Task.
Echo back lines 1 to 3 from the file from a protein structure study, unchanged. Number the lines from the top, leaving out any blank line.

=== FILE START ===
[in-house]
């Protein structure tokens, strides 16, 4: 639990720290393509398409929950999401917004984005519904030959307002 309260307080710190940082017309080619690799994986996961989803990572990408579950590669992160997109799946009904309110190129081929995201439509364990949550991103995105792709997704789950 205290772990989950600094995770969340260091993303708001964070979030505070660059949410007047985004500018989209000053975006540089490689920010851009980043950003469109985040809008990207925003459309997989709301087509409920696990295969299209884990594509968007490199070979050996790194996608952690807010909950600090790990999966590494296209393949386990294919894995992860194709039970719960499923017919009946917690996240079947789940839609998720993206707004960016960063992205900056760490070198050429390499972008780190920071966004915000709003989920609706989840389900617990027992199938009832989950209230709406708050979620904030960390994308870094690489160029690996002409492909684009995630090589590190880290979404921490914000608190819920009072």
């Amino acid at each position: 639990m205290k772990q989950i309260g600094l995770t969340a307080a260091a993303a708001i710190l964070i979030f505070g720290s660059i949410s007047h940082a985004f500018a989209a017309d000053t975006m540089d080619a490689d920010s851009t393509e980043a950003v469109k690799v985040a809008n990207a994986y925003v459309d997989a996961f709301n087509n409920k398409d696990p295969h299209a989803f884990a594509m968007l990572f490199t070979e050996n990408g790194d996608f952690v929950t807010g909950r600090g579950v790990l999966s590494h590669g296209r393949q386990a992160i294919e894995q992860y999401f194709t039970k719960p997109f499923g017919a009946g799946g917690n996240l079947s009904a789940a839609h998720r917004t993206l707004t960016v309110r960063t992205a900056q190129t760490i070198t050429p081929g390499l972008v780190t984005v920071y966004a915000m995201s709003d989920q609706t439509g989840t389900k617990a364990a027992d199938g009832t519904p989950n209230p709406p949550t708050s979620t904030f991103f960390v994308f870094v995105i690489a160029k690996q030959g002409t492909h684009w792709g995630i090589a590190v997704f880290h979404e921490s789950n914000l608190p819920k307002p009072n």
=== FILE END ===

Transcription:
[in-house]
């Protein structure tokens, strides 16, 4: 639990720290393509398409929950999401917004984005519904030959307002 309260307080710190940082017309080619690799994986996961989803990572990408579950590669992160997109799946009904309110190129081929995201439509364990949550991103995105792709997704789950 205290772990989950600094995770969340260091993303708001964070979030505070660059949410007047985004500018989209000053975006540089490689920010851009980043950003469109985040809008990207925003459309997989709301087509409920696990295969299209884990594509968007490199070979050996790194996608952690807010909950600090790990999966590494296209393949386990294919894995992860194709039970719960499923017919009946917690996240079947789940839609998720993206707004960016960063992205900056760490070198050429390499972008780190920071966004915000709003989920609706989840389900617990027992199938009832989950209230709406708050979620904030960390994308870094690489160029690996002409492909684009995630090589590190880290979404921490914000608190819920009072």
């Amino acid at each position: 639990m205290k772990q989950i309260g600094l995770t969340a307080a260091a993303a708001i710190l964070i979030f505070g720290s660059i949410s007047h940082a985004f500018a989209a017309d000053t975006m540089d080619a490689d920010s851009t393509e980043a950003v469109k690799v985040a809008n990207a994986y925003v459309d997989a996961f709301n087509n409920k398409d696990p295969h299209a989803f884990a594509m968007l990572f490199t070979e050996n990408g790194d996608f952690v929950t807010g909950r600090g579950v790990l999966s590494h590669g296209r393949q386990a992160i294919e894995q992860y999401f194709t039970k719960p997109f499923g017919a009946g799946g917690n996240l079947s009904a789940a839609h998720r917004t993206l707004t960016v309110r960063t992205a900056q190129t760490i070198t050429p081929g390499l972008v780190t984005v920071y966004a915000m995201s709003d989920q609706t439509g989840t389900k617990a364990a027992d199938g009832t519904p989950n209230p709406p949550t708050s979620t904030f991103f960390v994308f870094v995105i690489a160029k690996q030959g002409t492909h684009w792709g995630i090589a590190v997704f880290h979404e921490s789950n914000l608190p819920k307002p009072n």